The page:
openHAB co-existing with Asterisk & FreePBX on Raspberry Pi 3B

First post though I’ve been looking at openHAB on an off for some time. It really has come on leaps and bounds, so all credit to those involved.

I’m currently running Asterisk & FreePBX on Raspberry Pi Zero and now thinking of moving it to Raspberry Pi 3B along with openHAB. I think it is best to start with the openHABian and then add the Asterisk & FreePBX importing the config files, plus Mosquito MQTT broker and maybe NodeRED.

Can anyone confirm please if these happily co-exist on the same Rasp Pi? What things do I need to watch out for; for example, would port numbers have to be changed (FreePBX is a web browser interface to Asterisk and uses numerous ports and NodeRED has a browser interface)?

Many thanks

My first impression is that is an awful lot for a machine with only 1GB of RAM. OpenHAB could easily use half that. You might be better off with a 2 GB Pi 4.

Thanks Bruce. The existing Pi Zero has 512MB and according to FreePBX 40% is being used for the app and buffers with the rest taken as cache. So having both might well limit the cache available (I presume openHAB likes/wants some cache).

If I didn’t have a surplus Pi 3B then I would easily pay the extra for a Pi 4 2BG (£44+p&p).


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Is there any reason you could not leave Free PBX on the Pi Zero abd setup OPenHAB on the Pi3B? I understand using surplus equipment. My current system in on a Pi 3B+ using a surplus laptop SSD and an inexpensive USB case.
In my instance, again because of available equipment, I am migrating to a Debian Hyper-V VM with a better Z-Wave controller obtained for free.

Ah, I thought that might be suggested. I do have other plans for the Zero and need more than one and when I last bought a zero I found them in short supply. Another reason is 2 Pis need 2 PSU bricks and I’m short of sockets and space even with multi-socket extension gang. (I have about 10 items plugged in). And a third reason is that it’s another system to maintain.

Valid question though Bruce.

PS Good to see you are using an SSD - I bought one for my PC but am disappointed (I bought SATA link and should have bought PCIe). So I was thinking of using the SSD on the Pi. Alternatively an ex laptop HD. As the Pi 3B is only USB2 looks like I would need an expansion board like the X820 with a 5V/4A supply to drive the Pi, the expansion board and the SSD/HD. What did you use?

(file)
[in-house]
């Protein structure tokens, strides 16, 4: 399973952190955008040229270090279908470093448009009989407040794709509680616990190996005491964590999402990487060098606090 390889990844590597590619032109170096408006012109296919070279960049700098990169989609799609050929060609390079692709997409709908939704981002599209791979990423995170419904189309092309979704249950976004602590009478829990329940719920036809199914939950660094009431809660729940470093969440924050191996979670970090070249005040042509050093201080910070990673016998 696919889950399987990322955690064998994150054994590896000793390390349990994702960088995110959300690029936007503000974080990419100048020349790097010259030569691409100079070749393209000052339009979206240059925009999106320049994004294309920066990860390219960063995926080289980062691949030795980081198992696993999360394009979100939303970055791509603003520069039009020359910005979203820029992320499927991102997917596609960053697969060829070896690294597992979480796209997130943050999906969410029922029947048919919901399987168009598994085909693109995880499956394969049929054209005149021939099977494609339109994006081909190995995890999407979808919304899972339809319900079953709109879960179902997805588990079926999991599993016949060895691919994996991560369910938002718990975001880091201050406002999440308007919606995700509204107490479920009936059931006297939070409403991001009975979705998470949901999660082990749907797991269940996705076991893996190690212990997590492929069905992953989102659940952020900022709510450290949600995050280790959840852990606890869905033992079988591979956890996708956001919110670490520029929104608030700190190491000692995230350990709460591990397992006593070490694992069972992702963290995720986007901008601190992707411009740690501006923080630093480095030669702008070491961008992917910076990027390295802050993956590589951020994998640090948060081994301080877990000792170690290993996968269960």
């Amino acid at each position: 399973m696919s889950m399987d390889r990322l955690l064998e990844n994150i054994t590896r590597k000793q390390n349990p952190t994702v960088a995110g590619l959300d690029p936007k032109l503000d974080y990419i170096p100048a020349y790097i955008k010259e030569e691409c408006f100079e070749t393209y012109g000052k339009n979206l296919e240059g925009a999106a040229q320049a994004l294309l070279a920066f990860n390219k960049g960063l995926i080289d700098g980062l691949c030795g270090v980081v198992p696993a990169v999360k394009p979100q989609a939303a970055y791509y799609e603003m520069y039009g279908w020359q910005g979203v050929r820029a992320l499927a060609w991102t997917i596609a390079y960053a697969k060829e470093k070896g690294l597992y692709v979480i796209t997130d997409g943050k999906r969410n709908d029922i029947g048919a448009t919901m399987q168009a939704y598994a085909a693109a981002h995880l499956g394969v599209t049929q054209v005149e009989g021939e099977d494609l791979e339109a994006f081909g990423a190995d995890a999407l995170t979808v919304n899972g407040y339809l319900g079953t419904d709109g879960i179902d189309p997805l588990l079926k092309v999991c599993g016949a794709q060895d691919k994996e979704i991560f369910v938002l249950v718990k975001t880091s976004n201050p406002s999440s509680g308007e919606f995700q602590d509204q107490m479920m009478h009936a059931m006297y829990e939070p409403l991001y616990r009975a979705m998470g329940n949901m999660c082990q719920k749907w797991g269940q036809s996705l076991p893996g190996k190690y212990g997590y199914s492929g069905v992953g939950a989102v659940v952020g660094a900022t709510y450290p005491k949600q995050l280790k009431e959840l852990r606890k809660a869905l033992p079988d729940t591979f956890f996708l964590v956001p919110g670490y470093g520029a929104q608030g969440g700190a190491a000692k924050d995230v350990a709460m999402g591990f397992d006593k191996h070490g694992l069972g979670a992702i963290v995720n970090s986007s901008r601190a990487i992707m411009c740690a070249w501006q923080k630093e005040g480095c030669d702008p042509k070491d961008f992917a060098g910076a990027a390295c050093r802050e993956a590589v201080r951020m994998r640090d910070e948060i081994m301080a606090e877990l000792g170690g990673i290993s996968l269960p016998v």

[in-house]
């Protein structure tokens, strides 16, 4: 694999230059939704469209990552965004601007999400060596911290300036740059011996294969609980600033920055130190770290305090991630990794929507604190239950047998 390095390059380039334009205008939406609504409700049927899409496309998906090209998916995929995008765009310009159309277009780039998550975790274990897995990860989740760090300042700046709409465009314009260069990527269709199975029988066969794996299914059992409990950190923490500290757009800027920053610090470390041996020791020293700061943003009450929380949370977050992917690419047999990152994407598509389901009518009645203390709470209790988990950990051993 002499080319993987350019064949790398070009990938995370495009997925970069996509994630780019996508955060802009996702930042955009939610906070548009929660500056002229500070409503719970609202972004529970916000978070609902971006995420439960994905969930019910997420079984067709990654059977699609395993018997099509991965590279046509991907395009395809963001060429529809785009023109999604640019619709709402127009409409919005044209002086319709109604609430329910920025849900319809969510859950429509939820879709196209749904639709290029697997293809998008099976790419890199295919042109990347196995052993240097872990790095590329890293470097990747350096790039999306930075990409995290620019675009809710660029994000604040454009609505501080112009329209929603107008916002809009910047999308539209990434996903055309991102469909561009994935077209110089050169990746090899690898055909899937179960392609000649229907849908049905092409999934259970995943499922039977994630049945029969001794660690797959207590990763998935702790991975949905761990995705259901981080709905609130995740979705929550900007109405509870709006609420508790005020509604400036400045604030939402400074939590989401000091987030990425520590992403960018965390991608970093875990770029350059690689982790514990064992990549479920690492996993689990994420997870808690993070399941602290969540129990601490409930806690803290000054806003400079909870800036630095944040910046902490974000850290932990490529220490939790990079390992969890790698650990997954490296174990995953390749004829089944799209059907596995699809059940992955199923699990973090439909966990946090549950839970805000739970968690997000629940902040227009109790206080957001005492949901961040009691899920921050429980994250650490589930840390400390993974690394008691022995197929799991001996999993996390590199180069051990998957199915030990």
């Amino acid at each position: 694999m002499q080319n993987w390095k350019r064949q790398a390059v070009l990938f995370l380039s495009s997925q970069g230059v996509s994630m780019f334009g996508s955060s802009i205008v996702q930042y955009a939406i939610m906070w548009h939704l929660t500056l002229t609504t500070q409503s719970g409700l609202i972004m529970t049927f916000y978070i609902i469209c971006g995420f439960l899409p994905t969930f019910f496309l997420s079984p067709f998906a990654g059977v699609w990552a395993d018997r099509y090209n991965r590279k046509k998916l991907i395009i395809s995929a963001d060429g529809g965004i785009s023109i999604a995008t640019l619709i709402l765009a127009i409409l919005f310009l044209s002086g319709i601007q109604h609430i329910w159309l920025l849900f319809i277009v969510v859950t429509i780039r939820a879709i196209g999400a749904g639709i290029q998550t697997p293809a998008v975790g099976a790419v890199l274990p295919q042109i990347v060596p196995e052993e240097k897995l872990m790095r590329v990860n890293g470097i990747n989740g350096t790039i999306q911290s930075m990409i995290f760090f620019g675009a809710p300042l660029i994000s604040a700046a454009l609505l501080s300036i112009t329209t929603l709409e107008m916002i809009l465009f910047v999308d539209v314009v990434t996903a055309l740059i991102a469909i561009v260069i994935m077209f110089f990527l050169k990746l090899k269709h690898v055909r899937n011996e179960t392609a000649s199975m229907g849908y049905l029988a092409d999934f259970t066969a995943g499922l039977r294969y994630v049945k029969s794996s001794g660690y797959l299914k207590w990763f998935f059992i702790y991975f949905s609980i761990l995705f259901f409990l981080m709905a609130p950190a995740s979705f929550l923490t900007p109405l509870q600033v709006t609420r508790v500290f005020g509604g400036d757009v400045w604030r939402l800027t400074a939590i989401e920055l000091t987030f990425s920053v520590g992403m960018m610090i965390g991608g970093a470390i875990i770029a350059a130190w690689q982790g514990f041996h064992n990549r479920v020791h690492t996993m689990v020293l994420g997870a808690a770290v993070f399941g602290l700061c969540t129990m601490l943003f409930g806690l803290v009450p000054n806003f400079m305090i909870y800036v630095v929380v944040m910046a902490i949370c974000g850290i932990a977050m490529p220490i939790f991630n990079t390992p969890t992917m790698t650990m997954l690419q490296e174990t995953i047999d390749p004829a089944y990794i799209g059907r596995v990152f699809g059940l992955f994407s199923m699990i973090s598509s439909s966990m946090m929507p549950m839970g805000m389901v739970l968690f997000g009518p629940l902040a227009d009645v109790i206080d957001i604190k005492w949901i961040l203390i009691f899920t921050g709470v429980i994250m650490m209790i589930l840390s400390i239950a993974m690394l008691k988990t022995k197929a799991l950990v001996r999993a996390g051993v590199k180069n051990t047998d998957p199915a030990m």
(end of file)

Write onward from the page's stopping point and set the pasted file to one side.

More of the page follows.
I have an Intel SSD and bought this case

I used the 2.5A power supply that came in my Pi kit. This would be the one.

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Well I took Bruce’s advice and bought a Pi 4 but thought in for a penny in for a £, so went for 4GB (extra £10), PSU, USB HD adapter, SHIM Fan, Header boost and another Pi Zero with p&p came to £87 (Pimoroni) - don’t tell my other half :wink:

Then I found the old 2.5" hard disk is IDE :frowning: so bought a new 500GB SATA HD for £15 of the bay but I shall use a 240GB SSD in the Pi and the 500GB in the desktop.

With 4MB and logs in memory and no cache it should limit the read/writes to the SSD.

I’ve now read about Docker (Youtube, Andreas Spiess, the guy with the Swiss accent) so could run openHAB, Asterisk/FreePBX and Mosquitto in separate containers. Seems useful but downside is more initial complexity, muddies resolving of issues and both the pre-built openHAB and Asterisk/FreePBX are not official releases and so reliant on quality of the amateur builds.

Any thoughts on using Docker or should I go for the original plan of Rasbian+openHAB image and then install Asterisk/FreePBx. This will be a challenge for me as well as previously I used a Rasbian+Asterisk/FreePBx image.


IO know @rlkoshakwould recommend Docker and I think that may be wise on a Pi 4.

openHAB maybe Docker friendly but this post says it’s near impossible to run Asterisk/FreePBX in a Docker container. I now also recall that installing Asterisk from scratch is for experts only and others are recommended to use the images. So that would mean Rasbian+Asterisk/FreePBX image followed by openHAB install.

The reference above suggests virtualisation using LXC is an alternative and better solution. Each container then gets its own IP address. I’ll look at that next. It LXC seems viable it’s a good job I bought the 4GB PI4 !

Or you could still run OpenHAB in a Docker container to keep it somewhat isolated from the other applications.

Thought I would bring this uptodate with my experience.